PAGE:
U.S. and Canadian regulators open probes into cryptocurrency scams

https://www.reuters.com/article/us-crypto-currencies-states/u-s-and-canadian-regulators-open-probes-into-cryptocurrency-scams-idUSKCN1IM1HY

http://archive.is/RnSFg

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Oxycontin Maker Quietly Worked to Weaken Legal Doctrine That Could Lead to Jail Time for Executives

https://theintercept.com/2018/02/23/purdue-pharma-oxycontin-opioid-crisis/

http://archive.is/cBmEp

Cato Handbook for Policymakers (8th Edition)

A long list of policy positions and explanations that will give candidates ideas to use for their own positions.

https://object.cato.org/sites/cato.org/files/serials/files/cato-handbook-policymakers/2017/2/cato-handbook-for-policymakers-8th-edition_1.pdf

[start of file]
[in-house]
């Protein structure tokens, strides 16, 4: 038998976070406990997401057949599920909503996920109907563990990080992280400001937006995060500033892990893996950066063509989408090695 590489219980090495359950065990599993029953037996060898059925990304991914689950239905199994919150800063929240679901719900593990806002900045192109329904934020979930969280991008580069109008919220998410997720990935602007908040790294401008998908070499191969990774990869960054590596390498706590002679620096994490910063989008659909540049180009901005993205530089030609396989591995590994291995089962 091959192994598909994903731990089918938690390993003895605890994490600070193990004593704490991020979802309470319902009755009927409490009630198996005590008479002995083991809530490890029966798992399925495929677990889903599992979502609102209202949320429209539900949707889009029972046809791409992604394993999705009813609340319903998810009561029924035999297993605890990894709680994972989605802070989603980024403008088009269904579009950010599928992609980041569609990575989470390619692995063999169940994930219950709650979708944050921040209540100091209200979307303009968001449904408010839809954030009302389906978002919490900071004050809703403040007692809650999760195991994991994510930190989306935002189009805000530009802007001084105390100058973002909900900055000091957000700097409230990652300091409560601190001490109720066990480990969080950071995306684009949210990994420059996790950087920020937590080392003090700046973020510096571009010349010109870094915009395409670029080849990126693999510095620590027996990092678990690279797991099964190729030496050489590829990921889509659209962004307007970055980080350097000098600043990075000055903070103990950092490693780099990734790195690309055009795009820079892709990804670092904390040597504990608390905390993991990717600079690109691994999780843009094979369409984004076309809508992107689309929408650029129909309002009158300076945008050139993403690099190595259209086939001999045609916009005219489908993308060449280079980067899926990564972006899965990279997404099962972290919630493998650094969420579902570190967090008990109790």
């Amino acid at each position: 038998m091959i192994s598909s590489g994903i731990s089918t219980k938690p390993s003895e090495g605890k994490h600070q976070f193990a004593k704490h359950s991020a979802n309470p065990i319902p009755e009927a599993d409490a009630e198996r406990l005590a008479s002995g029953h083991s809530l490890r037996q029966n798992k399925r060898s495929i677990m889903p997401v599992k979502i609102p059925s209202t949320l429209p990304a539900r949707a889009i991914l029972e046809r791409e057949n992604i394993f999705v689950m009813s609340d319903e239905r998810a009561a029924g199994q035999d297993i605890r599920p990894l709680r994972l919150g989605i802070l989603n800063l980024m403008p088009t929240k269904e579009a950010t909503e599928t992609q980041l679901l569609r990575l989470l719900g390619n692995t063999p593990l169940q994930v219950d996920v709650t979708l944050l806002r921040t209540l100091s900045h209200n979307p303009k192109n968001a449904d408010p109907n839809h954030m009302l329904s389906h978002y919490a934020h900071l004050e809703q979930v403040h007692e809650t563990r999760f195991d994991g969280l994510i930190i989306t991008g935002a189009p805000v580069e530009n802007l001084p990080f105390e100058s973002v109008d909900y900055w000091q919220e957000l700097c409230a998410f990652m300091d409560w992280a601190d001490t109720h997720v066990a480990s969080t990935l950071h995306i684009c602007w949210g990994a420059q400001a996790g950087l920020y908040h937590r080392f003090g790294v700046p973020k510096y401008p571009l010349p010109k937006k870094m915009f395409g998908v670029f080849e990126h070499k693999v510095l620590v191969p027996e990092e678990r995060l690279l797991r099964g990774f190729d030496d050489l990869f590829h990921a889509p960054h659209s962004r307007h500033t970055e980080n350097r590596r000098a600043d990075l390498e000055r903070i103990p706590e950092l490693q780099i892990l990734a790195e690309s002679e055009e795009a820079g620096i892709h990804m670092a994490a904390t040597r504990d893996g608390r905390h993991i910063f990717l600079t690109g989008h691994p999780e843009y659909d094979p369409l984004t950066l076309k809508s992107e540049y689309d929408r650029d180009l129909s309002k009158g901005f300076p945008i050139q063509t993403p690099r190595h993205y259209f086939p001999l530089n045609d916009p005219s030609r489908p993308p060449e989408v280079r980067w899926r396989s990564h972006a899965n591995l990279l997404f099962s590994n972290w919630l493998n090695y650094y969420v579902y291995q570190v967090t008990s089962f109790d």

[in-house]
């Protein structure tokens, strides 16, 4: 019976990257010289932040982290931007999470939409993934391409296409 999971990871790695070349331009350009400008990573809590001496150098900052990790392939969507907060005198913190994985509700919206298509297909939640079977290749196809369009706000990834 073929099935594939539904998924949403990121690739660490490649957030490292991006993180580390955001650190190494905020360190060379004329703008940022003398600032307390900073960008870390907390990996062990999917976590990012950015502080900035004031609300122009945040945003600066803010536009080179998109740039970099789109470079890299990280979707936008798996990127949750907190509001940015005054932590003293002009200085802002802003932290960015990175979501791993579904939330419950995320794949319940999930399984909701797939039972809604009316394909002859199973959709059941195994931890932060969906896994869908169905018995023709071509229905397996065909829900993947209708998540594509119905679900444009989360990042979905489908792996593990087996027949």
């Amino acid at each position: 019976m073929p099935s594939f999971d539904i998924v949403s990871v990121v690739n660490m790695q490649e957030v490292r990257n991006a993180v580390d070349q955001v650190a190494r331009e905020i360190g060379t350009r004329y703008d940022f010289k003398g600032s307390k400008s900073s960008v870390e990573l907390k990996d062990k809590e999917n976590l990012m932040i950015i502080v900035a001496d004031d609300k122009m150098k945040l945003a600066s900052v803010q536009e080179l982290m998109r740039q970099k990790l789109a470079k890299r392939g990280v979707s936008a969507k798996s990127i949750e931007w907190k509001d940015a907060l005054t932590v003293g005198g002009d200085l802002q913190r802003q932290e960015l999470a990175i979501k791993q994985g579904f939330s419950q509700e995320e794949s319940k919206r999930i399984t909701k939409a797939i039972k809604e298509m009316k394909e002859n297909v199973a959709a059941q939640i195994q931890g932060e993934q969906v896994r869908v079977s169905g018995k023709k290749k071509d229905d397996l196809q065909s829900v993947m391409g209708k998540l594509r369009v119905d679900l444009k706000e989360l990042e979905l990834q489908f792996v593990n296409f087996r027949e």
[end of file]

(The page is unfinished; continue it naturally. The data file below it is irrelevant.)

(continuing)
Why Corrupt Bankers Avoid Jail

Numerous explanations have been offered for the failure of the Obama Justice Department to hold the big banks accountable: corporate lobbying in Washington, appeals-court rulings that tightened the definitions of certain types of corporate crime, the redirecting of investigative resources after 9/11. But Eisinger homes in on a subtler factor: the professional psychology of élite federal prosecutors. “The Chickenshit Club” is about a specific vocational temperament.

You might suppose that the glory of convicting a blue-chip C.E.O. would be irresistible. But taking such a case to trial entails serious risk. In contemporary corporations, the decision-making process is so diffuse that it can be difficult to establish criminal culpability beyond a reasonable doubt.

Lose a white-collar criminal trial and you become a symbol of prosecutorial overreach. You might even set back the cause of corporate accountability. Plus, you’ll have a ding on your record.

https://www.newyorker.com/magazine/2017/07/31/why-corrupt-bankers-avoid-jail

http://archive.is/EUoqH